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William Stafford


  Male      American      Poet

  Born : Jan 17, 1914  -
  Died : Aug 28, 1993


About Author

William Edgar Stafford (January 17, 1914 – August 28, 1993) was an American poet and pacifist, and the father of poet and essayist Kim Stafford. He was appointed the twentieth Consultant in Poetry to the Library of Congress in 1970.

Stafford was born in Hutchinson, Kansas, the oldest of three children in a highly literate family. During the Depression, his family moved from town to town in an effort to find work for his father. Stafford helped contribute to family income by delivering newspapers, working in sugar beet fields, raising vegetables, and working as an electrician's apprentice. During this time he had a near death experience in a local swimming hole.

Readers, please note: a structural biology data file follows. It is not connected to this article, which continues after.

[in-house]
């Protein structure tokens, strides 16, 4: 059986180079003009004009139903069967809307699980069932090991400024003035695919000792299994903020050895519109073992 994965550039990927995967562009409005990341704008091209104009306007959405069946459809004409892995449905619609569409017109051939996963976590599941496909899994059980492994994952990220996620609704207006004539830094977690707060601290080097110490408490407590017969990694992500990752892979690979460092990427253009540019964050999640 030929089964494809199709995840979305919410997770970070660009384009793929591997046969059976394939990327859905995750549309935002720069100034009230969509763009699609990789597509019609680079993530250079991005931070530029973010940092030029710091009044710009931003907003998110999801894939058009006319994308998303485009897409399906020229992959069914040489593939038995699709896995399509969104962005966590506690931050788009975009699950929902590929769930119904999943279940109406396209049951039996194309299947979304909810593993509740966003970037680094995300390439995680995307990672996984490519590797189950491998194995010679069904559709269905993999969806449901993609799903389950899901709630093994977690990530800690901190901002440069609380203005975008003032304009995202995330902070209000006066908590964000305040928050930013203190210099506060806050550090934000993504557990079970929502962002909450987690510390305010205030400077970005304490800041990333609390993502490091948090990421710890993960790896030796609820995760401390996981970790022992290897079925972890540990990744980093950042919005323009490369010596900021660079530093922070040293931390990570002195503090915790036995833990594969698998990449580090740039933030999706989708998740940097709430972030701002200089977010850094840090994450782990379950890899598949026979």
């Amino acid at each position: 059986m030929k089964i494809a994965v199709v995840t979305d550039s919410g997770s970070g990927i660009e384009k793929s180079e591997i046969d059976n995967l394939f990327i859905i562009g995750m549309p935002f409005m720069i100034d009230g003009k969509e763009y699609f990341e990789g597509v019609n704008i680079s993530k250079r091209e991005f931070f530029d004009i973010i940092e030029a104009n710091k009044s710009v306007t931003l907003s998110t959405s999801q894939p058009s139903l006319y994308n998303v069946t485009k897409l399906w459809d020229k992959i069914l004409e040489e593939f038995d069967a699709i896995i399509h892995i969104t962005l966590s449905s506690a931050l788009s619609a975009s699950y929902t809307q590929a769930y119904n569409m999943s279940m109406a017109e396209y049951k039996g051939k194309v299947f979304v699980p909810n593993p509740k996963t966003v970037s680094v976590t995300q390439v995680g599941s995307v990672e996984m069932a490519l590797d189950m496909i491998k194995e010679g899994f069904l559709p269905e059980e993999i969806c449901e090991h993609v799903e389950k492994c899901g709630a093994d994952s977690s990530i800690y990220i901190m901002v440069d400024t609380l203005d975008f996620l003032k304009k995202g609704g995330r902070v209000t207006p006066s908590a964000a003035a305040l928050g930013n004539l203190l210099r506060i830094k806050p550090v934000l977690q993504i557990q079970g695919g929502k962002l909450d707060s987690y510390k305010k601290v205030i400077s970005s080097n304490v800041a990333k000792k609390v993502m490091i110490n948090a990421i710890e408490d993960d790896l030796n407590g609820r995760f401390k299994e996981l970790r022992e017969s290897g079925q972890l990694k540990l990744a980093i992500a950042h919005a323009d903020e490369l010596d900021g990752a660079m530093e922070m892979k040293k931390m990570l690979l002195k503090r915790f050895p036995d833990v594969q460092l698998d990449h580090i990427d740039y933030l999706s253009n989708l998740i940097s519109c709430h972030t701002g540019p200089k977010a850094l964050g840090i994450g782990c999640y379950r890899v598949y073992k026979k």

He graduated from high school in the town of Liberal, Kansas in 1933. After attending junior college, he received a B.A. from the University of Kansas in 1937. He was drafted into the United States armed forces in 1941, while pursuing his master's degree at the University of Kansas, but declared himself a conscientious objector. As a registered pacifist, he performed alternative service from 1942 to 1946 in the Civilian Public Service camps. The work consisted of forestry and soil conservation work in Arkansas, California, and Illinois for $2.50 per month. While working in California in 1944, he met and married Dorothy Hope Frantz with whom he later had four children (Bret, who died in 1988; Kim, writer; Kit, artist; Barbara, artist). He received his M.A. from the University of Kansas in 1947. His master's thesis, the prose memoir Down In My Heart, was published in 1948 and described his experience in the forest service camps. He taught English for one academic semester (1947) to 11th graders (juniors) at Chaffey Union High School, Ontario California. That same year he moved to Oregon to teach at Lewis & Clark College. In 1954, he received a Ph.D. from the University of Iowa. Stafford taught for one academic year (1955–1956) in the English department at Manchester College in Indiana, a college affiliated with the Church of the Brethren where he had received training during his time in Civilian Public Service. The following year (1956–57), he taught at San Jose State in California, and the next year returned to the faculty of Lewis & Clark...


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